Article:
Ruling has implications for property co-owners

AN unanimous Supreme Court ruling refusing the Revenue an order for sale of lands co-owned by a man and his estranged wife so as to execute judgment orders obtained against the man has major implications for creditors seeking to sell co-owned property to satisfy a judgment mortgage obtained against just one owner.

The effect of the decision is that the courts have no jurisdiction to make an order for sale of the entirety of co-owned property, in lieu of partition of such property, so as to enforce a judgment mortgage.

The Revenue had sought orders entitling it to sell 19 hectares in Co Cork owned by Thomas and Carmel Deasy to satisfy three judgments obtained by it against Thomas Deasy.

In 2004, the Revenue secured charging orders over Mr Deasy’s interest in the lands but in 2006 the High Court ruled it was not entitled to an order for sale of the lands and the Supreme Court has upheld that order.

The Revenue is involved in at least 20 similar cases while other cases were deferred pending yesterday’s decision by the three judge court comprising Ms Justice Fidelma Macken, Mr Justice Joseph Finnegan and Mr Justice Donal O’Donnell.

While Thomas Deasy had since reached a settlement with the Revenue, it asked the Supreme Court to determine the issues due to their relevance to other cases.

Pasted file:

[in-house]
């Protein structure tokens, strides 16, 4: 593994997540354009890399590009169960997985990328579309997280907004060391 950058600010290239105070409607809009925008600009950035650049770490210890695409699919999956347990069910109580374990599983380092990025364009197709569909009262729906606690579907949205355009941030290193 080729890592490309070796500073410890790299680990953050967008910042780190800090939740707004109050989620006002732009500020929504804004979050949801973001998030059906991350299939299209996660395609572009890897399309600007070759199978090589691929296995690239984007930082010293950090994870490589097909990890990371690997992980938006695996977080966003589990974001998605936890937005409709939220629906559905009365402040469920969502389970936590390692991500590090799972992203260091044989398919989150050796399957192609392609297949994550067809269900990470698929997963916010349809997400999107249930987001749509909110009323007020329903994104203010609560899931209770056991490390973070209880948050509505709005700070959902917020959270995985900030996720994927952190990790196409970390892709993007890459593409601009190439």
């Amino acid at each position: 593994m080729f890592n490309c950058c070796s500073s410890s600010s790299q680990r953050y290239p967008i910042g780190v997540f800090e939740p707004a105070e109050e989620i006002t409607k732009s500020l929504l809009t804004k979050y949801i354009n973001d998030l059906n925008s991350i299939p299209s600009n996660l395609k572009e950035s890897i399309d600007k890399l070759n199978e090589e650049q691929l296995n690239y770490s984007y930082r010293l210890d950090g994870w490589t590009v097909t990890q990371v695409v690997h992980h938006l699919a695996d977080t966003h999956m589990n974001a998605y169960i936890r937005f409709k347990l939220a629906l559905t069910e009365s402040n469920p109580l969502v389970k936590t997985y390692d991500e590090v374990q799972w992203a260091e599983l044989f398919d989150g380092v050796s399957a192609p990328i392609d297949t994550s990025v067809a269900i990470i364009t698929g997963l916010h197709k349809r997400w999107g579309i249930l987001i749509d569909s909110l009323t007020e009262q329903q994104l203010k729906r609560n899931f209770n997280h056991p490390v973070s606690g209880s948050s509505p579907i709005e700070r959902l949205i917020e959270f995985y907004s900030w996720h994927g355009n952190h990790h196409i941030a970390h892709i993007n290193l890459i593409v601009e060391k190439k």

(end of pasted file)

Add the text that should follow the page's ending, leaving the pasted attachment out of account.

The Chief Justice, Mr Justice John Murray, previously said the issues were of “fundamental importance” to the Revenue and remained live in the context of the continued exercise of its power to recover outstanding taxes.

The issues also had important implications for the property rights of co-owners of registered land against whom it was sought to enforce judgment orders, he noted. In those circumstances, and as Carmel Deasy’s counsel had agreed to take on the defence role in the case, the Supreme Court agreed to decide the issues.

The Revenue’s action was against Mr Deasy but Carmel Deasy was later joined to the case by order of the High Court as she was a co-owner of the lands.

Giving the Supreme Court judgment, Mr Justice Finnegan stressed the sole issue for determination in the case was whether the court could order a sale in lieu of partition of the Deasy lands. The Revenue had not sought an order for partition of the lands or for sale of Mr Deasy’s interest in them, he noted.


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